In reply to by FreeShitter

HRClinton Mr_Potatohead Jan 7, 2018 3:11 AM Permalink

Speaking as a HODLer...

When I used fiat currency to acquire BTC, I acquired Non-Financial Assets.

What other people are willing to pay for such assets is their business. If people are willing to trade non-financial assets, is also their business. Especially... if these assets are in a different tax jurisdiction, then this clouds things further. Let me illustrate with an example:

Say I bought BTC years ago with cash (CNY) from a Chinese miner, while abroad. I then stored them in a Cold Wallet, unconnected to the internet. 100% legal.

Now let's say that I went abroad and traded some BTC for a stack of AU coins. An exchange of assets. No fiats were involved. All legal.

I then stored the coins in a secure facility. Still 100% legal.

I am not required to disclose what Non-Financial Assets I possess -- be it on my property, off-property or abroad.

Just as corporations are 100% within their legal and taxation rights to keep offshore assets in jurisdictions with better taxation, so we too have that same right. Especially if these assets are Non-Financial.

Now, if you Mericans lack smarts and imagination to keep Non-Financial Assets from making contact with taxable Fed fiats, then I can't help you. No one can.

In reply to by Mr_Potatohead

quadraspleen HRClinton Jan 7, 2018 5:03 AM Permalink


this is exactly how I’ve played it. I bought 4 BTC like 4/5 years ago off some obscure site like localcoins or somewhere (I actually don’t remember) I paid money straight into some dudes bank account. 

I bought some ETH from coinbase last year (which is outside my jurisdiction) and I keep it all on a hw wallet. The wallet addresses changed quite a few times and they all use a variety of ip addresses through vpn. How HMRC gonna find any of that? I’m about to open a Hong Kong bank account too. The uk authorities are treating BTC profits as “foreign exchange transactions” which basically means they accept cryptos are currency. Good luck with the legal mine field that will open up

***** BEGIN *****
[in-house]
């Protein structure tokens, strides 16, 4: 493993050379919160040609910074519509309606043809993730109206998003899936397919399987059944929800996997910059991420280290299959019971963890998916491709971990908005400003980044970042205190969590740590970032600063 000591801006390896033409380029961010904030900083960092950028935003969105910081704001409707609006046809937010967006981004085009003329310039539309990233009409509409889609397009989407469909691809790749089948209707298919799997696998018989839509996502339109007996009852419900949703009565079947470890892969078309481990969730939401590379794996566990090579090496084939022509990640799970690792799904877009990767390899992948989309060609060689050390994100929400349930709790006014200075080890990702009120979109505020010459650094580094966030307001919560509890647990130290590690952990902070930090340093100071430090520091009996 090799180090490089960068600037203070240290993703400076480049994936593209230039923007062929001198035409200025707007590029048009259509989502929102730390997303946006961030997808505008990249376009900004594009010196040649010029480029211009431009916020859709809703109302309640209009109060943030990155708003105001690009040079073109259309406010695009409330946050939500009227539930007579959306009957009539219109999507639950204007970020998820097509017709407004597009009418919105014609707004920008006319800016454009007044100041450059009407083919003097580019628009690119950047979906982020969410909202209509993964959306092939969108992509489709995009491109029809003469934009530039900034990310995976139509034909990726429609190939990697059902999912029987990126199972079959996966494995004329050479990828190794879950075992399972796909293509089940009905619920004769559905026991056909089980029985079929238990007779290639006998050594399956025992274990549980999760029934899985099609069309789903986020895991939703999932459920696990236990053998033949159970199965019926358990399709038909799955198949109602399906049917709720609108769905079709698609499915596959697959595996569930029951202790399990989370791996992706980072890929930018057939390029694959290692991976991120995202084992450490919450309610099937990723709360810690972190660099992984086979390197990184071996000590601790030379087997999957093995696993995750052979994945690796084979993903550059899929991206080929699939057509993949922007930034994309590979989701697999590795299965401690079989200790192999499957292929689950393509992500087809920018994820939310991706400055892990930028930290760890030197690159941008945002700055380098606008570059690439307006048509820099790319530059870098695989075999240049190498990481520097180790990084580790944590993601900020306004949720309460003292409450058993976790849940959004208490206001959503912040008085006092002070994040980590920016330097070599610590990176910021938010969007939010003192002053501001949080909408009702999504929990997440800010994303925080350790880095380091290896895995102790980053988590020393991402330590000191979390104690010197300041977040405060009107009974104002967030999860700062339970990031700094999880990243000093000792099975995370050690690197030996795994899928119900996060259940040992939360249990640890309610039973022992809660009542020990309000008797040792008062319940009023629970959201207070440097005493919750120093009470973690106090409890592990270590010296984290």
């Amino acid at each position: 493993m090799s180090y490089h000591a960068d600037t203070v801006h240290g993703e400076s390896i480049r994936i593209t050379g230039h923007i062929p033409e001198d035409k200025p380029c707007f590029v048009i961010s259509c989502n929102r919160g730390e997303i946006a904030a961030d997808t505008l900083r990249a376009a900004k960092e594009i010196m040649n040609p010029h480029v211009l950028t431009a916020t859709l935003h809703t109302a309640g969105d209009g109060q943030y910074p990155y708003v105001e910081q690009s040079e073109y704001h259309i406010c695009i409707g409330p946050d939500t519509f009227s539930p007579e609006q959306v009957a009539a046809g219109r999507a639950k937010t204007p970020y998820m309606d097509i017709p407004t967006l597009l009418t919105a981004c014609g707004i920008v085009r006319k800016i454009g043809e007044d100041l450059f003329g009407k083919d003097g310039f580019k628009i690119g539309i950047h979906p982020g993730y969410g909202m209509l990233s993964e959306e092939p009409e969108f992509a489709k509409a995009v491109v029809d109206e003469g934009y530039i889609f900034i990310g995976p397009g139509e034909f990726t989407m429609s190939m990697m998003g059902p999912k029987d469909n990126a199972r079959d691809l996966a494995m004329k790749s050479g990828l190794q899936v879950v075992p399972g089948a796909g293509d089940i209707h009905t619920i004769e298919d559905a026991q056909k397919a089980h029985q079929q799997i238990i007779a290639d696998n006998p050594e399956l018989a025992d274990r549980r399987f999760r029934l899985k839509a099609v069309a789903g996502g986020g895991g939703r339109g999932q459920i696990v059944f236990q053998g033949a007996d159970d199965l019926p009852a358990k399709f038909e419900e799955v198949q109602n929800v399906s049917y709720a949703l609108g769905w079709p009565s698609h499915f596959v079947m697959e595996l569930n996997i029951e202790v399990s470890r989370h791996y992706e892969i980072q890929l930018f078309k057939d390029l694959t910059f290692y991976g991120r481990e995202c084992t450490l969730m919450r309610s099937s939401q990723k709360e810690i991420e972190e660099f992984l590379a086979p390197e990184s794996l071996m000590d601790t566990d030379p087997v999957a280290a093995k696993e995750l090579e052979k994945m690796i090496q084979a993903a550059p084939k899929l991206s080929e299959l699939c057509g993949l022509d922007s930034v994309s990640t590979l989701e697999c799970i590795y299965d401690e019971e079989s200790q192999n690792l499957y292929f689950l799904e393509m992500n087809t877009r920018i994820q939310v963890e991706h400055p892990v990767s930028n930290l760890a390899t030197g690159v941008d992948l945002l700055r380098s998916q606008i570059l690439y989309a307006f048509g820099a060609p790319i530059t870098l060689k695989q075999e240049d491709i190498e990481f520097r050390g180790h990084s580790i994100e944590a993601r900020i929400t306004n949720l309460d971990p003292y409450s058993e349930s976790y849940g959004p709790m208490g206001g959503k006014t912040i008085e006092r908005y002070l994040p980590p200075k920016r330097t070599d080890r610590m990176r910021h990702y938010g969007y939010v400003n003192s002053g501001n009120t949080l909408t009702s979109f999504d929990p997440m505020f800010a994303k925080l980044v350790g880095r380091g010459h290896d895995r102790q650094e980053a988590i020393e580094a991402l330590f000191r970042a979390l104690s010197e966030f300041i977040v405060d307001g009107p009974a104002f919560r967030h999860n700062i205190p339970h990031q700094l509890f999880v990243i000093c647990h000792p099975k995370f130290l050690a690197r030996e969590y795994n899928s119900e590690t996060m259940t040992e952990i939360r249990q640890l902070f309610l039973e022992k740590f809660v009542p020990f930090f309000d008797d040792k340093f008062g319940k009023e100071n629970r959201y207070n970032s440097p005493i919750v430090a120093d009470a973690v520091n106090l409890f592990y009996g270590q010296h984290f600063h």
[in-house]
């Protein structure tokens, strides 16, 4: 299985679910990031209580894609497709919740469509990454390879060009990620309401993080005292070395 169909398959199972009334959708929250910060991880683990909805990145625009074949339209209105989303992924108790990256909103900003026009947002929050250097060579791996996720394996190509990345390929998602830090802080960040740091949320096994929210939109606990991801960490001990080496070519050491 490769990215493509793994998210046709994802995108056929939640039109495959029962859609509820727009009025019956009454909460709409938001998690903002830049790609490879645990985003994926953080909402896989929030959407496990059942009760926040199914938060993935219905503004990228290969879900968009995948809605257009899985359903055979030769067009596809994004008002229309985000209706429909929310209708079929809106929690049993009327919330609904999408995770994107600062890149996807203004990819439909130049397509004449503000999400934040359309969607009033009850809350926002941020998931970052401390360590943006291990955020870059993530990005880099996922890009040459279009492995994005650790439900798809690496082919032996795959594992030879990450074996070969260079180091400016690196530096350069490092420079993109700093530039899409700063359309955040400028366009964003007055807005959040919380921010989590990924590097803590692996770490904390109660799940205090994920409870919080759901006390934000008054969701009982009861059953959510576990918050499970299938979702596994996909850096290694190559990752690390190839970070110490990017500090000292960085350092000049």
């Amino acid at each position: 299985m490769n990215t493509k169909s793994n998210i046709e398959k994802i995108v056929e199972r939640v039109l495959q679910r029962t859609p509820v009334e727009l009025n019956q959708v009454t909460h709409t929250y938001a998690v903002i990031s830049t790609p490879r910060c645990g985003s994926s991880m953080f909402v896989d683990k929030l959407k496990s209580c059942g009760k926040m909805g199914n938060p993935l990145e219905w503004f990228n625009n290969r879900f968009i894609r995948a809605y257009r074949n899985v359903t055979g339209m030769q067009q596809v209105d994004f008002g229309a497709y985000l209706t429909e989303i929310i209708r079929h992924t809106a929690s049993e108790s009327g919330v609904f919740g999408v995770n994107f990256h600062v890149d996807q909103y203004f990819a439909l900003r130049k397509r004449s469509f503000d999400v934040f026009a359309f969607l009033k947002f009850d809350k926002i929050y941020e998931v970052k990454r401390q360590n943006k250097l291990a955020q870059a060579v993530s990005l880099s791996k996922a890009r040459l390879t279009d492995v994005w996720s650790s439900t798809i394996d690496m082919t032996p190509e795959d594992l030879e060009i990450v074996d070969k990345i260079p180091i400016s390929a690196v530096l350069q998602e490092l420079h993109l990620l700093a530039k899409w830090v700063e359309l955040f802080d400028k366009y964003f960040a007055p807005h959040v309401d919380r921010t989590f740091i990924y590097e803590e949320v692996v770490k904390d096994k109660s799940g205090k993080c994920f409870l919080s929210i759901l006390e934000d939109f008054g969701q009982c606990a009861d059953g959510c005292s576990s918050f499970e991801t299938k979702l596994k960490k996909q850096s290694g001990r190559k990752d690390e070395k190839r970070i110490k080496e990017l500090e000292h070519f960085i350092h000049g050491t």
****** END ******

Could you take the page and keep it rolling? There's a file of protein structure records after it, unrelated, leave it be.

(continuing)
If you lot who keep bleating about the IRS/tax authorities wanna suck it up to the man and pay your slavery dues, be my guest. With a tiny bit of creative thinking, you don’t need to 


From my cold, dead hands

In reply to by HRClinton

Archive_file FreeShitter Jan 6, 2018 10:55 PM Permalink

Here’s why I give a shit about bitcoin:

”He's projecting. With the meteoric rise of rai he knows the people and the market are saying "we're tired of waiting" and they are putting a high price for a solution that works. He is afraid of becoming the redundant one if iota doesn't have progress soon, like VERY soon. You can smell the defensiveness and fear on his post. Rai is capturing the market quickly and as we all know with bitcoin, first mover advantage is everything. Once rai is cemented in the top 5 the only feasible thing that could remove it is exponential improvement, for example rai VS btc transactions. 1000x faster, 1000x more throughput, and completely free. We're at the top and almost nothing can beat those numbers dramatically enough to convince people to move on to a different currency after rai has taken over. 


This is THE coin, every exchange will list it, and every trader and investor will come in contact with it when moving money from exchange to exchange. Even if it does not overtake btc, armies of bots will be doing arbitrage with it and btc:rai pairings will always be a stable and liquid market during the 20~ seconds it will take to have btc from one exchange to the another. It will also increase healthy exchange competition by emphasizing their withdrawal fees, rai is free to send so there is no excuse for them to charge ridiculous fees for bitcoin or other withdrawals anymore. Millions will be saved on network fees between traders and exchanges, and it will be glorious. It's going to be universal. First it will start with the exchanges, and then through bigger and bigger businesses as usability improvements such as simpler keys, one click transactions, or clearer UI's are developed. It's exactly what every trader and short term investor has been waiting for.”


its name is RaiBlocks (XRB)

In reply to by FreeShitter